The Best Places to Visit in China

The Best Places to Visit in China

Beijing, China is filled with magnificent architecture and a long and wonderful history. Beijing is also home to the Great Wall of China, the Forbidden City (a colossal 72-hectare palace that served as the emperor's residence for 500 years), the Summer Palace, the Temple of Heaven, and CCTV Headquarters, as well as Hong Kong. Modern architecture includes the Taikoo Li and CCTV Headquarters.


Beijing is a bustling city with a population of 21 million. A UNESCO World Heritage Site, Beijing is home to the Forbidden City, a magnificent palace and the political center of China. Visitors can see opulent fountains, ceramics, and artwork in this area, and visit the National Museum of China, one of the country's premier art museums. Beijing has a diverse mix of attractions, from quaint tea houses to sprawling shopping malls.

If you'd like to see some spectacular architecture, visit the Yonghe Temple, an impressive example of Chinese architecture. Built in the 1694 Qing Dynasty, this structure served as a royal court and residence. Inside, visitors will be impressed by the ornate Chinese inscriptions and murals covering the temple. The Forbidden City is the most famous tourist destination in Beijing, so be sure to include it in your itinerary.

A trip to Beijing is not complete without visiting the Forbidden City. This ancient palace complex has fascinating history dating back to the dawn of human civilization. Beijing's Forbidden City, or Imperial Palace, is one of the most famous places in the country and is among the 15 best places to visit in China. During the Yuan Dynasty, construction of the palace complex started in 1271. It was completed between 1406 and 1420, serving as the residence of twenty-four Ming and Qing Emperors. Visitors to the complex were only allowed to accompany the imperial family and courtesans.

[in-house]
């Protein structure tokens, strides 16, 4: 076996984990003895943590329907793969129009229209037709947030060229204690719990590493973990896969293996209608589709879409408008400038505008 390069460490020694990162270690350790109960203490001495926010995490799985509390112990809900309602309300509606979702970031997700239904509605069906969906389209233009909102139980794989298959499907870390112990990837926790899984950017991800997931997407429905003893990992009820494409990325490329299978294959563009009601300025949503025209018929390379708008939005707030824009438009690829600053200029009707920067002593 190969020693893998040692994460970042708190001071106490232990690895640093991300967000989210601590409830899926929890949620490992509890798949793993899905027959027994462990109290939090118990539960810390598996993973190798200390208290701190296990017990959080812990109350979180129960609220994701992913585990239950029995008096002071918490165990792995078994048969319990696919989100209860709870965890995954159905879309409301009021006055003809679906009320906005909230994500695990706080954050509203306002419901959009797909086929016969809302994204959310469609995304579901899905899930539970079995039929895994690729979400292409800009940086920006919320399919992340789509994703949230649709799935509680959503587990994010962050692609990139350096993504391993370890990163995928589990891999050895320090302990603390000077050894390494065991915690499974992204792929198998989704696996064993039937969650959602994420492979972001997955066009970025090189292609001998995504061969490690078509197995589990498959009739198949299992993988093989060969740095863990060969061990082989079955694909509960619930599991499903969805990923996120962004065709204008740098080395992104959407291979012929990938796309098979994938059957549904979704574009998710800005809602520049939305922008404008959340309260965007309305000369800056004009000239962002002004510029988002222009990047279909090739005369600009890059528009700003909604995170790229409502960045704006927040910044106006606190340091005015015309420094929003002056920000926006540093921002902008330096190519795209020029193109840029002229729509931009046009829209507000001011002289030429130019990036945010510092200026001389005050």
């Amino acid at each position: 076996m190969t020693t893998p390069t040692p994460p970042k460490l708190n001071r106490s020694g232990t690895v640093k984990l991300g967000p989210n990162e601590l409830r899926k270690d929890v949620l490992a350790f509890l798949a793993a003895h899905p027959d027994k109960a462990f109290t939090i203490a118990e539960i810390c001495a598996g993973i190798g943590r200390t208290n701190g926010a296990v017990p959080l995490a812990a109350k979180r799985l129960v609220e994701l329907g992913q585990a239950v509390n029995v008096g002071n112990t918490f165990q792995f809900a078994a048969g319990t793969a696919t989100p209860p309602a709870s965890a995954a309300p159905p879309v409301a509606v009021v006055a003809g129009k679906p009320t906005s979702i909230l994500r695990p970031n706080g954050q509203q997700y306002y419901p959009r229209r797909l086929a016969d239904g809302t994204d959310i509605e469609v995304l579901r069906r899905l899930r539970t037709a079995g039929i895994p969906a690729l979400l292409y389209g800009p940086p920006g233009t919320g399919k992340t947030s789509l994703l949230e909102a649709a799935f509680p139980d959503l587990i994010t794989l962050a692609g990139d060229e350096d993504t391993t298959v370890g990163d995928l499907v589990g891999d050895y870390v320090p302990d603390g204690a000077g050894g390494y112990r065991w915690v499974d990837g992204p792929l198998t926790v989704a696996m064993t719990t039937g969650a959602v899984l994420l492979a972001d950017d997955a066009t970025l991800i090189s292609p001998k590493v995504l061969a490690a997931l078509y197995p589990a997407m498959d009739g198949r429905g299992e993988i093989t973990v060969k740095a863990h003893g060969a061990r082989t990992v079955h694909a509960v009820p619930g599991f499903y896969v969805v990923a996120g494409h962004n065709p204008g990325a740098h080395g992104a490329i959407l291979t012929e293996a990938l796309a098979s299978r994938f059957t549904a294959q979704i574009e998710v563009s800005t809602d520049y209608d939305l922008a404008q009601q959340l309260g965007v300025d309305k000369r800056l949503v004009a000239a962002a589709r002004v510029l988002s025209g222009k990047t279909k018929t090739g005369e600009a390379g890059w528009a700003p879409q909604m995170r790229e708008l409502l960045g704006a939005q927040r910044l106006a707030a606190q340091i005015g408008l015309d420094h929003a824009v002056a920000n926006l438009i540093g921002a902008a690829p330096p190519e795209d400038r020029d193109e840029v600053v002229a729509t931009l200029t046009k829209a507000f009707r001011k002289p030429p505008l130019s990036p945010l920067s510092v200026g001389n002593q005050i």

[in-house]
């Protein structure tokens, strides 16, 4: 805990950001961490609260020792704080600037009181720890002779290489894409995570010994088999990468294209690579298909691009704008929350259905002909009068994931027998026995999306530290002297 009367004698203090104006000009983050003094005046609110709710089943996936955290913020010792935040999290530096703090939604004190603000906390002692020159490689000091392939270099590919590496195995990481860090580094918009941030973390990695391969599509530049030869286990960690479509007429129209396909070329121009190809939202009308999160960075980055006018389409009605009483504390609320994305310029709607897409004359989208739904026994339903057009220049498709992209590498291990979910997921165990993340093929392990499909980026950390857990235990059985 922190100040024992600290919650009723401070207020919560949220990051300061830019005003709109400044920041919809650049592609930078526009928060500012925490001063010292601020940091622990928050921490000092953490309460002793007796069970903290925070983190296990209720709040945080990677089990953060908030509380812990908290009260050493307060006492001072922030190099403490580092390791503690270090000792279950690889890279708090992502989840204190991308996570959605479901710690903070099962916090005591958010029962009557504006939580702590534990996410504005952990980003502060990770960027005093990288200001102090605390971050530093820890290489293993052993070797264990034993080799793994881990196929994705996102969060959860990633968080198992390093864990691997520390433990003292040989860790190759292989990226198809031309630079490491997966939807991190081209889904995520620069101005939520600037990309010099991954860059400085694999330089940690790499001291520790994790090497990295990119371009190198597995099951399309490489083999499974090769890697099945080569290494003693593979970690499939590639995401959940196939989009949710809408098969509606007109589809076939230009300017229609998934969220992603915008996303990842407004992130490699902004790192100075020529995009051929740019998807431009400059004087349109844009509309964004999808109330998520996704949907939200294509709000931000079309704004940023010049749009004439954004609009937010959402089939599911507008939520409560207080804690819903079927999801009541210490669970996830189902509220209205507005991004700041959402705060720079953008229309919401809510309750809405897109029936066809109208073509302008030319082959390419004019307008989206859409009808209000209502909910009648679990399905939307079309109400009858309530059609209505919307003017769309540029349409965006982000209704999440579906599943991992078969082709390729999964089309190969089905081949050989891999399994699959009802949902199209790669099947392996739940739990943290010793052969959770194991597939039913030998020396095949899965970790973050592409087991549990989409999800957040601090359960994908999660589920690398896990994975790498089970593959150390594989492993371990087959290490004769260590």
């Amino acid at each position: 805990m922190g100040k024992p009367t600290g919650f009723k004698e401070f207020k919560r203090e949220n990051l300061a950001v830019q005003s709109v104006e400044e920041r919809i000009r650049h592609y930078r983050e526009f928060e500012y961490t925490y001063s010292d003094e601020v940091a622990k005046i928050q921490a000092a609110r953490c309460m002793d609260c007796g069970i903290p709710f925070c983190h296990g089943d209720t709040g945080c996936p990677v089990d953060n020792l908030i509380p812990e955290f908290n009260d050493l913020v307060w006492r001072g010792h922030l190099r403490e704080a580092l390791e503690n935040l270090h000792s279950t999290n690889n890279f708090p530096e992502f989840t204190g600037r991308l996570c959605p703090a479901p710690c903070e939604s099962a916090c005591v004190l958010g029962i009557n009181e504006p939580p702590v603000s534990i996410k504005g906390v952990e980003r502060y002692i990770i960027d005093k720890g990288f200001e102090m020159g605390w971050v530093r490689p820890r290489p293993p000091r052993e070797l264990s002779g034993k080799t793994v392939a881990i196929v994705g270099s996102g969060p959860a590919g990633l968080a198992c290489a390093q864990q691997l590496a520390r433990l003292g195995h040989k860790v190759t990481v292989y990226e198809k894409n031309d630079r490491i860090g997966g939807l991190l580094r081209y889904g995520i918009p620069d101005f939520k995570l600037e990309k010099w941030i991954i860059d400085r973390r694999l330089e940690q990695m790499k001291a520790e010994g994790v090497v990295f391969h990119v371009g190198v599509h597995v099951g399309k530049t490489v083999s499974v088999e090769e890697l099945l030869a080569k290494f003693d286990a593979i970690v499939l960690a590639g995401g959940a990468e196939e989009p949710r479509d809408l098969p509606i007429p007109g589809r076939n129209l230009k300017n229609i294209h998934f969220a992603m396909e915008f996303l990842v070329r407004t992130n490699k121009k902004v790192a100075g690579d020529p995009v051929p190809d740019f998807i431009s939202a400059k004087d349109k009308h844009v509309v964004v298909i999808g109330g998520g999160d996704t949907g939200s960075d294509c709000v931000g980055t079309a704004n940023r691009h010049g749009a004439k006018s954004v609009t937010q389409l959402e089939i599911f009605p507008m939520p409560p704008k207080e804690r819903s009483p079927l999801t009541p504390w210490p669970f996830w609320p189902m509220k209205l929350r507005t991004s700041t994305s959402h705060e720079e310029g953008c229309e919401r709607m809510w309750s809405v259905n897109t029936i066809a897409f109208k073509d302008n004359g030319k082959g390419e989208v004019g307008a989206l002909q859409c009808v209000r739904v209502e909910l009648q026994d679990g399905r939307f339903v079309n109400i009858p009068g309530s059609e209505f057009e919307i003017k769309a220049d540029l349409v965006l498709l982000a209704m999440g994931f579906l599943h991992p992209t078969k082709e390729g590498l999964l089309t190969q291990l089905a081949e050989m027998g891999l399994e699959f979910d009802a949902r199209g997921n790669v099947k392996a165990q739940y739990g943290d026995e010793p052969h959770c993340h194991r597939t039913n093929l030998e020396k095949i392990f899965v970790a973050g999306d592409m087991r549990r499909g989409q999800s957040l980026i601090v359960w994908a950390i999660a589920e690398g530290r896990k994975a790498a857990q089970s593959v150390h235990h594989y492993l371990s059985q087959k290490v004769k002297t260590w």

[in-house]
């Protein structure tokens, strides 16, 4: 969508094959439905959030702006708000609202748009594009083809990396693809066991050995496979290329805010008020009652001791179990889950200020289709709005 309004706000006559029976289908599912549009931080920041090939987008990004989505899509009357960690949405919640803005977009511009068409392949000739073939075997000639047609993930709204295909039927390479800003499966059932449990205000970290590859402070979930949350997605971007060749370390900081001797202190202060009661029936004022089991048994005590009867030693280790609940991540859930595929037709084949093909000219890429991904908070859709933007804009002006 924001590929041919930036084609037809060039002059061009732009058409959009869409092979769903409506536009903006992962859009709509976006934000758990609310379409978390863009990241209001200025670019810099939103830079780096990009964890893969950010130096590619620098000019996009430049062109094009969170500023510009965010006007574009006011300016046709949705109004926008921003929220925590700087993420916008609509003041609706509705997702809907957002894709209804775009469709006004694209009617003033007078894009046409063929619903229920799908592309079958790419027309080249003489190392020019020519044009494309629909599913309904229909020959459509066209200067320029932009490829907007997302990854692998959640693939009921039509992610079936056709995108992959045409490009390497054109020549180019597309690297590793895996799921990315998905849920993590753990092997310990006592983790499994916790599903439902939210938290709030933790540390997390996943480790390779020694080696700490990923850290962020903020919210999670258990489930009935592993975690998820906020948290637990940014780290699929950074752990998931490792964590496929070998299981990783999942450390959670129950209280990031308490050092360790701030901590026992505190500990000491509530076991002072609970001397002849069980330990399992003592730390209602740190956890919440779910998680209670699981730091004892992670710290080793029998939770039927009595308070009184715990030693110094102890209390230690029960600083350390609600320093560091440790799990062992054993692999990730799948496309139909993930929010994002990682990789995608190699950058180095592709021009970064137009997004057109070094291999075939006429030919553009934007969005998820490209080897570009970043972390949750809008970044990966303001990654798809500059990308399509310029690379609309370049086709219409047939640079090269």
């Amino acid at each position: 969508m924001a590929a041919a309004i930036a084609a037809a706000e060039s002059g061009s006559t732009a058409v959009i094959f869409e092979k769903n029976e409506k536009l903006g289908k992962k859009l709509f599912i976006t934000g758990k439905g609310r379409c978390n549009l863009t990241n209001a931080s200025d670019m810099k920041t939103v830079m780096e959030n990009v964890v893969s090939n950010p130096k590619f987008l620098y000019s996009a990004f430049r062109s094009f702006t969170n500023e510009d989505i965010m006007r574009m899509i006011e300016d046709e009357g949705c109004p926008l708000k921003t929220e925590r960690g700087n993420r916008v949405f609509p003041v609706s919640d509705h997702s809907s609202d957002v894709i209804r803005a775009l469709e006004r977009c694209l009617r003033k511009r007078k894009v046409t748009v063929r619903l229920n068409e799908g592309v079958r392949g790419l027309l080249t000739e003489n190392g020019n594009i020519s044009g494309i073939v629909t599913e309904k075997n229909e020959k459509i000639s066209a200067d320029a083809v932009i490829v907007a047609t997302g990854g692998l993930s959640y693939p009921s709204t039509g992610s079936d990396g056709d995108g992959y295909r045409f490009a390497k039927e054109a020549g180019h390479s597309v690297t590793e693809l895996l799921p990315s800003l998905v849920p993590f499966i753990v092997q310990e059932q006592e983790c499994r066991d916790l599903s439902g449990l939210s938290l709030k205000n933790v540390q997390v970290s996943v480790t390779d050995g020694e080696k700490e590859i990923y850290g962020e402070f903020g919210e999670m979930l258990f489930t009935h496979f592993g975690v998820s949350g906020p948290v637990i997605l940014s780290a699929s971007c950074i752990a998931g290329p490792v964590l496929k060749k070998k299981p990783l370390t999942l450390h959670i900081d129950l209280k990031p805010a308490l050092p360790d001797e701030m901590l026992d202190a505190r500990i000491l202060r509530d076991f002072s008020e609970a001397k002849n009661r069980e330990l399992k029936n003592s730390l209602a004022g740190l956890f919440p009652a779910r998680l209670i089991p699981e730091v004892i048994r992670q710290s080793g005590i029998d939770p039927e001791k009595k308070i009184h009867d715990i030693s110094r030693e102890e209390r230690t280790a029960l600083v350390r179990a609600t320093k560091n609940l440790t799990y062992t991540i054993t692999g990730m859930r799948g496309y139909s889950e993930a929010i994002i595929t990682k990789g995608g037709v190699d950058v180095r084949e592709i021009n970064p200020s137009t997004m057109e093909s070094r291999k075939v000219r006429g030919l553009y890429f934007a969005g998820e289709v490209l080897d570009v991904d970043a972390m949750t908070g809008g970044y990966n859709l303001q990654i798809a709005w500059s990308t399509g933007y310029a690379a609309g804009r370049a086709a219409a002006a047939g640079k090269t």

Historic Xi'an

Located in southwestern China, Historic Xi'an is one of only 15 places in the world designated as a UNESCO World Heritage Site. The ancient city is home to the Terracotta Warriors, the eighth wonder of the ancient world. You can see them up close, or take an English-language tour. There are also mummies, which are a mystery to many people.

The city's long history stretches back thousands of years. By the 3rd century BC, Xi'an was home to one of the largest urban populations in China. The city is also home to the terracotta army, which corresponds to the mausoleum of the Qin emperor. Xi'an is also a major trading hub, with a number of ancient cities and trading routes linking the city to the rest of Asia and Europe.

The Mosque of Xi'an is a striking site. In the middle of the Muslim Quarter, you can take a walk up the city's 14-kilometer-long city wall, which is one of the best-preserved city walls in the country. It's a great place to observe the life of the people living in the Muslim Quarter.

Hong Kong

For the ultimate thrill, visit the Disney theme park in Hong Kong. This theme park features seven separate lands, each with an amazing array of rides, performances, and Disney characters. There's a lot to see and do, so be sure to bring your camera. Also, be sure to check out the many food stalls and shops, as the city's famous nightlife is known for its deliciously unhealthy fare.